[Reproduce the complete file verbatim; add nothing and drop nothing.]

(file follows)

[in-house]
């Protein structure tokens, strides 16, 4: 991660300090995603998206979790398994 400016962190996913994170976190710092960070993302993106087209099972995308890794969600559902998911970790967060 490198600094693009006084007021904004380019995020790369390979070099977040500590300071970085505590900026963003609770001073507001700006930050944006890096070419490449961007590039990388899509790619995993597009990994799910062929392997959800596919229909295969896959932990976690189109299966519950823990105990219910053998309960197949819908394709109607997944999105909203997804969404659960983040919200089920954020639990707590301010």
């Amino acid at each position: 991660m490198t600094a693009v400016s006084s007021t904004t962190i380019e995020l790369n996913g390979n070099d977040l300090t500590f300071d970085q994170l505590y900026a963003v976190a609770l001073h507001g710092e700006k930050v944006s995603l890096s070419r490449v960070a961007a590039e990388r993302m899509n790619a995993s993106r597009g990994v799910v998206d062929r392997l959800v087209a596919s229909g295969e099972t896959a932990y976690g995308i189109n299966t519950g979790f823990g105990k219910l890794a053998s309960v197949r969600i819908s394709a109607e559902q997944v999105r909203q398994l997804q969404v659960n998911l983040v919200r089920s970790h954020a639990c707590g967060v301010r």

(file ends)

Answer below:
[in-house]
């Protein structure tokens, strides 16, 4: 991660300090995603998206979790398994 400016962190996913994170976190710092960070993302993106087209099972995308890794969600559902998911970790967060 490198600094693009006084007021904004380019995020790369390979070099977040500590300071970085505590900026963003609770001073507001700006930050944006890096070419490449961007590039990388899509790619995993597009990994799910062929392997959800596919229909295969896959932990976690189109299966519950823990105990219910053998309960197949819908394709109607997944999105909203997804969404659960983040919200089920954020639990707590301010």
């Amino acid at each position: 991660m490198t600094a693009v400016s006084s007021t904004t962190i380019e995020l790369n996913g390979n070099d977040l300090t500590f300071d970085q994170l505590y900026a963003v976190a609770l001073h507001g710092e700006k930050v944006s995603l890096s070419r490449v960070a961007a590039e990388r993302m899509n790619a995993s993106r597009g990994v799910v998206d062929r392997l959800v087209a596919s229909g295969e099972t896959a932990y976690g995308i189109n299966t519950g979790f823990g105990k219910l890794a053998s309960v197949r969600i819908s394709a109607e559902q997944v999105r909203q398994l997804q969404v659960n998911l983040v919200r089920s970790h954020a639990c707590g967060v301010r």